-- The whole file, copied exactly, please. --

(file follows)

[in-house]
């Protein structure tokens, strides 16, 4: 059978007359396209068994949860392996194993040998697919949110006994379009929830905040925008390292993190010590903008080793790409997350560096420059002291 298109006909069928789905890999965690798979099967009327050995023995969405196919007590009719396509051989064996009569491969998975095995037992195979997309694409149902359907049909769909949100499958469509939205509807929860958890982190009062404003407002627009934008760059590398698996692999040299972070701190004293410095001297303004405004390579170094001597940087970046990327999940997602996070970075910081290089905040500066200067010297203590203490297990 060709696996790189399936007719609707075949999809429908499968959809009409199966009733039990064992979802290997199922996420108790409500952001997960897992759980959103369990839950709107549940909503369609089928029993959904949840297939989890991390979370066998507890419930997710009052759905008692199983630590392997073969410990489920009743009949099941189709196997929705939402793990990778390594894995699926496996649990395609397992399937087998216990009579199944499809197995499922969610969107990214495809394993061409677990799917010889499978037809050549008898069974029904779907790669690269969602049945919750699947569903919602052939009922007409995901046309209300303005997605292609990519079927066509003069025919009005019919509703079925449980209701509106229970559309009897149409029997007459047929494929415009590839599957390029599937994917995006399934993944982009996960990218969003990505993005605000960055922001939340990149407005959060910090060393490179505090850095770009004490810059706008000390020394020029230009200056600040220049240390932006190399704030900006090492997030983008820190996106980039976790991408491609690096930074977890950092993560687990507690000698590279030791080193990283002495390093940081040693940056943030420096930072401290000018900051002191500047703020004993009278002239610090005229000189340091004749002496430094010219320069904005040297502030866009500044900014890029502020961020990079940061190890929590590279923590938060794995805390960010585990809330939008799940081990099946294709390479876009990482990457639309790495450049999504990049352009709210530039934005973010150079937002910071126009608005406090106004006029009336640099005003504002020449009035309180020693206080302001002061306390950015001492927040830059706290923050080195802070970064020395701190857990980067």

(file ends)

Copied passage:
[in-house]
């Protein structure tokens, strides 16, 4: 059978007359396209068994949860392996194993040998697919949110006994379009929830905040925008390292993190010590903008080793790409997350560096420059002291 298109006909069928789905890999965690798979099967009327050995023995969405196919007590009719396509051989064996009569491969998975095995037992195979997309694409149902359907049909769909949100499958469509939205509807929860958890982190009062404003407002627009934008760059590398698996692999040299972070701190004293410095001297303004405004390579170094001597940087970046990327999940997602996070970075910081290089905040500066200067010297203590203490297990 060709696996790189399936007719609707075949999809429908499968959809009409199966009733039990064992979802290997199922996420108790409500952001997960897992759980959103369990839950709107549940909503369609089928029993959904949840297939989890991390979370066998507890419930997710009052759905008692199983630590392997073969410990489920009743009949099941189709196997929705939402793990990778390594894995699926496996649990395609397992399937087998216990009579199944499809197995499922969610969107990214495809394993061409677990799917010889499978037809050549008898069974029904779907790669690269969602049945919750699947569903919602052939009922007409995901046309209300303005997605292609990519079927066509003069025919009005019919509703079925449980209701509106229970559309009897149409029997007459047929494929415009590839599957390029599937994917995006399934993944982009996960990218969003990505993005605000960055922001939340990149407005959060910090060393490179505090850095770009004490810059706008000390020394020029230009200056600040220049240390932006190399704030900006090492997030983008820190996106980039976790991408491609690096930074977890950092993560687990507690000698590279030791080193990283002495390093940081040693940056943030420096930072401290000018900051002191500047703020004993009278002239610090005229000189340091004749002496430094010219320069904005040297502030866009500044900014890029502020961020990079940061190890929590590279923590938060794995805390960010585990809330939008799940081990099946294709390479876009990482990457639309790495450049999504990049352009709210530039934005973010150079937002910071126009608005406090106004006029009336640099005003504002020449009035309180020693206080302001002061306390950015001492927040830059706290923050080195802070970064020395701190857990980067």